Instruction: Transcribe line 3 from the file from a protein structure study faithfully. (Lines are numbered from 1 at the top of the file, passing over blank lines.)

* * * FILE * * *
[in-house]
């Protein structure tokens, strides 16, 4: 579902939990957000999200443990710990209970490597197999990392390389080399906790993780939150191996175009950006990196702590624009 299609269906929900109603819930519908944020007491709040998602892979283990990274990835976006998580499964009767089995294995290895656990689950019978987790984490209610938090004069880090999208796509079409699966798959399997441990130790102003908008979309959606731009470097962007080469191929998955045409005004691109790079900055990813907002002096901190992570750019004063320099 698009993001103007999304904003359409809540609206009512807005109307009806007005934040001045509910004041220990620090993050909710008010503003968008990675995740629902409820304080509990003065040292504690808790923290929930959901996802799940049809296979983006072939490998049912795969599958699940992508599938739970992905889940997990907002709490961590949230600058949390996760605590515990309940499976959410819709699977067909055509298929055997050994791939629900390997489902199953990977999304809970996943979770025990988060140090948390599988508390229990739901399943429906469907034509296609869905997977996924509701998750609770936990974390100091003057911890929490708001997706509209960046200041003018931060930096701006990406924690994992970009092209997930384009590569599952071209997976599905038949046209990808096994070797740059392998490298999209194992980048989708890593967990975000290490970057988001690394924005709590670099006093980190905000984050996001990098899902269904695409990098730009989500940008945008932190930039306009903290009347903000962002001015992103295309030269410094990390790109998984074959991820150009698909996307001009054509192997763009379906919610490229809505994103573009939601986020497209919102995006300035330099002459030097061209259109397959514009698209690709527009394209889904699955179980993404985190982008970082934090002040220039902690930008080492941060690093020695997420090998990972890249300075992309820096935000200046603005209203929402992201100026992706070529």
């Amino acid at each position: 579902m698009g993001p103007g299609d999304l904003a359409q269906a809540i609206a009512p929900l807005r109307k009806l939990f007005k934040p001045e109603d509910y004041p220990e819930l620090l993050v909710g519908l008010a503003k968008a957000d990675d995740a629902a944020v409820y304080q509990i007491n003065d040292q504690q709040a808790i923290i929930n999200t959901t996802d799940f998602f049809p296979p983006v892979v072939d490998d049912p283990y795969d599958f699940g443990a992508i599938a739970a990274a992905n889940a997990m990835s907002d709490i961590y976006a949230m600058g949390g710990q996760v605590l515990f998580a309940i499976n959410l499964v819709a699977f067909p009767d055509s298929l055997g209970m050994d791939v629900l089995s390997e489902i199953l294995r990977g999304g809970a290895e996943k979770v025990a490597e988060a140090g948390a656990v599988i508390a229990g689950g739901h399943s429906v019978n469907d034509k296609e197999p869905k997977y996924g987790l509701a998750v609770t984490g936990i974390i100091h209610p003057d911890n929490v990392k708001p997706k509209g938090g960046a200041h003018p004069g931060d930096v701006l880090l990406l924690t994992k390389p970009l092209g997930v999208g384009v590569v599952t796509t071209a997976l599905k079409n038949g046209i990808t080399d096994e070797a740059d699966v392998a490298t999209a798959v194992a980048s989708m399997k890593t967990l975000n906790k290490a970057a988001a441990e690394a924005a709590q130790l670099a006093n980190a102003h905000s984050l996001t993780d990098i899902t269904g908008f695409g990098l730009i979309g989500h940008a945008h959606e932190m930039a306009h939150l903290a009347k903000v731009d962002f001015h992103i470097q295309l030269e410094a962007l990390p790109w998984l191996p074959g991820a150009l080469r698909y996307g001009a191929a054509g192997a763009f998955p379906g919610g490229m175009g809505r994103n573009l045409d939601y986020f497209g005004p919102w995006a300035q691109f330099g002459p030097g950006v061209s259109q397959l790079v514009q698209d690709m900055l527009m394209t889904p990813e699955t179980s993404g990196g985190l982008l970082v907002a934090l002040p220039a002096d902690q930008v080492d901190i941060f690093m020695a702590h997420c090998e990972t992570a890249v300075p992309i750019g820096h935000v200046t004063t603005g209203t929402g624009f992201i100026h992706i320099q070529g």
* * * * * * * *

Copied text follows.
């Amino acid at each position: 579902m698009g993001p103007g299609d999304l904003a359409q269906a809540i609206a009512p929900l807005r109307k009806l939990f007005k934040p001045e109603d509910y004041p220990e819930l620090l993050v909710g519908l008010a503003k968008a957000d990675d995740a629902a944020v409820y304080q509990i007491n003065d040292q504690q709040a808790i923290i929930n999200t959901t996802d799940f998602f049809p296979p983006v892979v072939d490998d049912p283990y795969d599958f699940g443990a992508i599938a739970a990274a992905n889940a997990m990835s907002d709490i961590y976006a949230m600058g949390g710990q996760v605590l515990f998580a309940i499976n959410l499964v819709a699977f067909p009767d055509s298929l055997g209970m050994d791939v629900l089995s390997e489902i199953l294995r990977g999304g809970a290895e996943k979770v025990a490597e988060a140090g948390a656990v599988i508390a229990g689950g739901h399943s429906v019978n469907d034509k296609e197999p869905k997977y996924g987790l509701a998750v609770t984490g936990i974390i100091h209610p003057d911890n929490v990392k708001p997706k509209g938090g960046a200041h003018p004069g931060d930096v701006l880090l990406l924690t994992k390389p970009l092209g997930v999208g384009v590569v599952t796509t071209a997976l599905k079409n038949g046209i990808t080399d096994e070797a740059d699966v392998a490298t999209a798959v194992a980048s989708m399997k890593t967990l975000n906790k290490a970057a988001a441990e690394a924005a709590q130790l670099a006093n980190a102003h905000s984050l996001t993780d990098i899902t269904g908008f695409g990098l730009i979309g989500h940008a945008h959606e932190m930039a306009h939150l903290a009347k903000v731009d962002f001015h992103i470097q295309l030269e410094a962007l990390p790109w998984l191996p074959g991820a150009l080469r698909y996307g001009a191929a054509g192997a763009f998955p379906g919610g490229m175009g809505r994103n573009l045409d939601y986020f497209g005004p919102w995006a300035q691109f330099g002459p030097g950006v061209s259109q397959l790079v514009q698209d690709m900055l527009m394209t889904p990813e699955t179980s993404g990196g985190l982008l970082v907002a934090l002040p220039a002096d902690q930008v080492d901190i941060f690093m020695a702590h997420c090998e990972t992570a890249v300075p992309i750019g820096h935000v200046t004063t603005g209203t929402g624009f992201i100026h992706i320099q070529g």